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It's a small-car world, but prices are going up

If the small-car buyer hasn't been jolted out of his shoes already, he may be in the next year or two. Ford Motor Company vice-president Philip E. Benton predicts sharply higher prices down the road.

The US automobile industry has long found it hard to make money on small cars in the US even though Ford, for example, makes a good deal of money in Europe.

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The domestic manufacturers have always been big-car producers -- and that's where the profits lay. But now, with the profits of the industry leader, General Motors, on the skid, Chrysler Corporation in a shambles, and Ford Motor Company trying hard to rebuild its unprofitable domestic-car operations after a massive shift in leadership at the top, the domestic manufacturers are jacking up car and truck prices repeatedly whenever they figure they can do so with the least noise from the public.

Clearly, if the US automakers are going to make any money on cars in the future, they're going to have to get a lot of it out of the small end of the market because that's what people are buying today.

The huge increases in gasoline prices and shortages at the fuel pump a year ago have seen to that.

Indeed, all US automakers, and some of the importers as well, have hust jumped the prices of their new-model cars, the third such increase for the domestic since the 1980 cars went on sale in the fall.

The base-model Chevrolet Chevette subcompact, for example, is up 3.7 percent to $4,057.

The fast-selling Chevrolet Citation hatchback is up 4.1 percent to $5,422 -- almost a $1,000 rise since the X-car debut a year ago.

At the same time, GM held the line on some of its larger-size cars because of the difficulty of selling them.

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Everyone else is following the same script.

The industry a couple years ago opted for frequent incremental price increases on its cars instead of a whopping price jump at the new-model launch in the fall. This way, the carmakers reason, the public is less inclined to shout. The industry is counting on a short memory as well.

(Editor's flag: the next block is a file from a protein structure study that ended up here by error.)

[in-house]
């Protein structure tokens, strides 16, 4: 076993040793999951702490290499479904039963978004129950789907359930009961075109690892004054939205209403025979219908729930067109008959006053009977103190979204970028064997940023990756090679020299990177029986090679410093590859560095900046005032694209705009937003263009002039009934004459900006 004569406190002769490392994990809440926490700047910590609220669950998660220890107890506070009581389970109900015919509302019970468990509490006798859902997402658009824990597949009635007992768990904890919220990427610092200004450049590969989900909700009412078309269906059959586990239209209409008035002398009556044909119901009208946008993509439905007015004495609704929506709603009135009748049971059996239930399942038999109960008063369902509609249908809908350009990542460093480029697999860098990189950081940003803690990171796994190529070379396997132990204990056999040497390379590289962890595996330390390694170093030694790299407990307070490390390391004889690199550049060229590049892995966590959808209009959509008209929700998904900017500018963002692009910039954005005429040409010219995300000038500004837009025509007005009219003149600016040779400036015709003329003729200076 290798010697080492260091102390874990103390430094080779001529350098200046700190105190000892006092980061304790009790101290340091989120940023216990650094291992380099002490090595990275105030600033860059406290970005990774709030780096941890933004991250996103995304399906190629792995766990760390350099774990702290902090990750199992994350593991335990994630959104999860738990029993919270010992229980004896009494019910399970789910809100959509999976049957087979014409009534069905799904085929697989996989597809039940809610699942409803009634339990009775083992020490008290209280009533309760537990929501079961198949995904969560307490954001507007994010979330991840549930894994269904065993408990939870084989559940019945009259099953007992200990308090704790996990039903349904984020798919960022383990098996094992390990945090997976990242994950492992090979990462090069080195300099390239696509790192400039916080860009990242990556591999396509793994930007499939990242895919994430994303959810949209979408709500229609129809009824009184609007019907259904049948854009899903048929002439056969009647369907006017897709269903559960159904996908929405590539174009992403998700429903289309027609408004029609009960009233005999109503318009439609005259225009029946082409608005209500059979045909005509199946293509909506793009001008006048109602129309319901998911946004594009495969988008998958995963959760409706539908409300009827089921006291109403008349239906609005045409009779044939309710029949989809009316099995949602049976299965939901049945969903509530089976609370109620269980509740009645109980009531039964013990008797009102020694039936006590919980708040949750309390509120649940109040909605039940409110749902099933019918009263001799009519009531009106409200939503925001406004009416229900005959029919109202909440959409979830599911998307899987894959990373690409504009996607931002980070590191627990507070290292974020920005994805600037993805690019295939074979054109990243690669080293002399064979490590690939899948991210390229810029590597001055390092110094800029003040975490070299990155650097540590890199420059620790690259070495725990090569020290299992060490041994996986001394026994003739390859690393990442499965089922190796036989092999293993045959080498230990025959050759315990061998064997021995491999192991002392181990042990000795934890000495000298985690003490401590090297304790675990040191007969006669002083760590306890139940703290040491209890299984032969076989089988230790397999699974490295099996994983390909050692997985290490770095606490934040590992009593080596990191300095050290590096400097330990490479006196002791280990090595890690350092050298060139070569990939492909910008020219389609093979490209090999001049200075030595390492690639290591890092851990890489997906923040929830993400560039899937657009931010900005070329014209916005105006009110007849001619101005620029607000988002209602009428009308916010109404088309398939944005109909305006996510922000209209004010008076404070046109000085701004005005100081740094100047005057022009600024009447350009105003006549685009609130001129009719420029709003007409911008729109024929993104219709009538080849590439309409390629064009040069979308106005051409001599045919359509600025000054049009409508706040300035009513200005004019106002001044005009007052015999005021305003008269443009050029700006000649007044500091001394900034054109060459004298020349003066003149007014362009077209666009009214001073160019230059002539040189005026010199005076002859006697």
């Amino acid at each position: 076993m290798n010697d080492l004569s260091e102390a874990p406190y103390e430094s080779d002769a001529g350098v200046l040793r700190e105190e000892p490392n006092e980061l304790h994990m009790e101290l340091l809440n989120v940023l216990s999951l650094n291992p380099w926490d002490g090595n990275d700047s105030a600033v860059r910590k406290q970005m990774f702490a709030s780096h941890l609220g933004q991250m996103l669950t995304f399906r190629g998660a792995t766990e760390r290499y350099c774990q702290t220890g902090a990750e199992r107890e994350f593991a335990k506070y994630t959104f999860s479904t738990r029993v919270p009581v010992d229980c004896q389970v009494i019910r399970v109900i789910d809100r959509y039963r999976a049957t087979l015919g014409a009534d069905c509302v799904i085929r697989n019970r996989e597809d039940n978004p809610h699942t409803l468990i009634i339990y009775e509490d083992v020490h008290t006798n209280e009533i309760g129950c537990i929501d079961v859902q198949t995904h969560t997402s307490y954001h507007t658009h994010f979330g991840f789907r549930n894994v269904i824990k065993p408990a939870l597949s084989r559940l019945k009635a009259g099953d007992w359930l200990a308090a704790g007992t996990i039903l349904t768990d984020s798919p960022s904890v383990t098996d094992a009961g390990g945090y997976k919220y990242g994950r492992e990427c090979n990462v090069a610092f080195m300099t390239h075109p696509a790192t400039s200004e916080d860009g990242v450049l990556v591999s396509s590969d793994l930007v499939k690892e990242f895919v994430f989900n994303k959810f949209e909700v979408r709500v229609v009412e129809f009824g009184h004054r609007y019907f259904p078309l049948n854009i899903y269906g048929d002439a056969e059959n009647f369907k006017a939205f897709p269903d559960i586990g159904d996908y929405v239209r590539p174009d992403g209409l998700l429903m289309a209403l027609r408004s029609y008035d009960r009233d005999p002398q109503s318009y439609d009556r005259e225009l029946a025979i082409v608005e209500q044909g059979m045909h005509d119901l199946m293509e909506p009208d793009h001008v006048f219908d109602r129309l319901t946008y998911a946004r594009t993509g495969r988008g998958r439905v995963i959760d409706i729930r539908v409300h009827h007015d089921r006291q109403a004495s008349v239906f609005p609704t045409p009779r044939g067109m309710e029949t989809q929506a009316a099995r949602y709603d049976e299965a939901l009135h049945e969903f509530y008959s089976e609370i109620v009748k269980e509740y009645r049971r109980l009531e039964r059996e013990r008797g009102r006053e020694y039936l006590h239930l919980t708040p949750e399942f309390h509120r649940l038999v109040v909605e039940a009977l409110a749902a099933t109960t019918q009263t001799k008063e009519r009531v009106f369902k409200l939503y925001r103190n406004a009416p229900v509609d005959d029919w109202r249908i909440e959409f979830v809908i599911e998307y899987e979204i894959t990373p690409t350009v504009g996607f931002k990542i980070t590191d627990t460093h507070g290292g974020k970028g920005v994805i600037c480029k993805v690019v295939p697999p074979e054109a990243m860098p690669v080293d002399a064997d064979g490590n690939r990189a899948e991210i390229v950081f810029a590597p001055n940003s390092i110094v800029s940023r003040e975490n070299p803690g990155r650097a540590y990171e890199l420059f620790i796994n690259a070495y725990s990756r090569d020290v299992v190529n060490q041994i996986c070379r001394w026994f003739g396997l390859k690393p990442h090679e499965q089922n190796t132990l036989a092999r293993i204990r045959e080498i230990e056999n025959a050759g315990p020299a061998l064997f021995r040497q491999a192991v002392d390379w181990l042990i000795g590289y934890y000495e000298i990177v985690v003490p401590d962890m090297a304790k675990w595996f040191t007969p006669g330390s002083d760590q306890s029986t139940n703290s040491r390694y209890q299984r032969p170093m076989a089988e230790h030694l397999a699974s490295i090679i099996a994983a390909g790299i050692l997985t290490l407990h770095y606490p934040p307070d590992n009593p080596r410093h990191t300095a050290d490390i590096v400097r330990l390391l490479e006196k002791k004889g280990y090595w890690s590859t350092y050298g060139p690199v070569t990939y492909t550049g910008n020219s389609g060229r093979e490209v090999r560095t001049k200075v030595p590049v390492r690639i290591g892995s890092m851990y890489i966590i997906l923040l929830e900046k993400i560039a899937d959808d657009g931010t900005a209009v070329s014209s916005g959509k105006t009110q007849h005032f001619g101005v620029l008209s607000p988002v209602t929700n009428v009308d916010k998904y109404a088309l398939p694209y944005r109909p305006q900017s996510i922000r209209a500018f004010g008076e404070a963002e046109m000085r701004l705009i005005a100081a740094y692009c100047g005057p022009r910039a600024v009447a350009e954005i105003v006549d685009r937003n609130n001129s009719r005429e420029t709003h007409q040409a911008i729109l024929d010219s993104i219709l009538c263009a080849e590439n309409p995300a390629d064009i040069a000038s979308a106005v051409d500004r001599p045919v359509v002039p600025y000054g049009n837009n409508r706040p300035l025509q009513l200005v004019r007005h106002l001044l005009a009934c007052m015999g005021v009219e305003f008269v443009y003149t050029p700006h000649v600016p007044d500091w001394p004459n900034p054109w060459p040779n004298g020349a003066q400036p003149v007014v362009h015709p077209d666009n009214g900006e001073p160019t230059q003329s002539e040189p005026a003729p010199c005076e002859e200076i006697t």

Even so, in an inflationary economy, and with multibillion-dollar costs continuing to confront the carmakers, including government-mandated improvements in emissions, safety, and mileage performance of their product, the manufacturers say they need the money to pay the bill.

Small cars now account for well over half of the automobile market and the direction is clearly up.

"Some of our success in Europe is not only in the efficiency, techniques, and engineering of our cars," says Mr. Benton, head of the Ford division, "but in the price structure as well. The US auto industry grew up with a price structure which favored the larger cars. Everybody made money in the larger cars.

"When we brought out the Falcon 20 years ago we could never prove it was profitable because the minute it began substituting for the larger cars, it hurt us significantly," reports Mr. Benton, head of the Ford division.

"When I was working in Europe in the mid-1960s on special assignment, the same thing was going on," he adds. "Your couldn't make money in Europe on, say, a Fiesta-sized car. Everyone else was in the same boat. This was a major part of the reason for Ford's two-year lag behind market-leading GM in shrinking the size of its cars. The industry then raised the European price level relative to the cost of other goods and services.

"Now," reports Mr. Benton, "all of the major companies are reasonably healthy , with some notable exceptions."

Ford is making a bundle of money in Europe. Volkswagen is well off today; and even state-owned Renault in France is making a profit, although that is far from its main role in life.

In the 1950s no company could make money on trucks in the US, according to Mr. Benton.Thus, prices were raised.

"I don't beleive it is a volume issue at all," he declares. "We're making more Pintos today than we make Ford LTDs, and yet we make a lot of money on the LTDs."

One analyst says a company needs a volume of at least 400,00 cars of one kind to make a profit. Mr. Benton disagrees, saying: "An assembly plant mght turn out 250,000 vehicles a year and we can make money on one assembly plant. But you have to charge enough for the product."

Even the imports are jumping the price of their cars and small trucks. Mazda Motors of America says it has raised the prce of it cars by $100 to $200 and the price of its trucks from $70 to $100.

Will it hurt sales? Hardly. The Japanese sell every behicle they can cram aboard a ship and unload in the US.


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